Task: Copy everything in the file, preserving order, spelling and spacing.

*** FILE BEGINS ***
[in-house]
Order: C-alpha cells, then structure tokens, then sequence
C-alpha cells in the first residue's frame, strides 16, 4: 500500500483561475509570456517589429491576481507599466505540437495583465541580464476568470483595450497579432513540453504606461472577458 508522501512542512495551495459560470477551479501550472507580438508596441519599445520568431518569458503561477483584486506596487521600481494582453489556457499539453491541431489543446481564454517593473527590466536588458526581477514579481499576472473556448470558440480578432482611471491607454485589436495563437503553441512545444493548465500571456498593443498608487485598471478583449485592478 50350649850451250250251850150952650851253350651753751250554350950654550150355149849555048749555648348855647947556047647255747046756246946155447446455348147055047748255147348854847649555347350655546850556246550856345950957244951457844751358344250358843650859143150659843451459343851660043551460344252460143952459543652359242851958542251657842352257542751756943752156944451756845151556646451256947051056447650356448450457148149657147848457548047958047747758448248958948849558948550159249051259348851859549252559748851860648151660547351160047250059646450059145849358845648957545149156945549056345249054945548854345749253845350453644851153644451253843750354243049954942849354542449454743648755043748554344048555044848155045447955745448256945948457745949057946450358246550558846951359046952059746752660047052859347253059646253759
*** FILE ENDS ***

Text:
[in-house]
Order: C-alpha cells, then structure tokens, then sequence
C-alpha cells in the first residue's frame, strides 16, 4: 500500500483561475509570456517589429491576481507599466505540437495583465541580464476568470483595450497579432513540453504606461472577458 508522501512542512495551495459560470477551479501550472507580438508596441519599445520568431518569458503561477483584486506596487521600481494582453489556457499539453491541431489543446481564454517593473527590466536588458526581477514579481499576472473556448470558440480578432482611471491607454485589436495563437503553441512545444493548465500571456498593443498608487485598471478583449485592478 50350649850451250250251850150952650851253350651753751250554350950654550150355149849555048749555648348855647947556047647255747046756246946155447446455348147055047748255147348854847649555347350655546850556246550856345950957244951457844751358344250358843650859143150659843451459343851660043551460344252460143952459543652359242851958542251657842352257542751756943752156944451756845151556646451256947051056447650356448450457148149657147848457548047958047747758448248958948849558948550159249051259348851859549252559748851860648151660547351160047250059646450059145849358845648957545149156945549056345249054945548854345749253845350453644851153644451253843750354243049954942849354542449454743648755043748554344048555044848155045447955745448256945948457745949057946450358246550558846951359046952059746752660047052859347253059646253759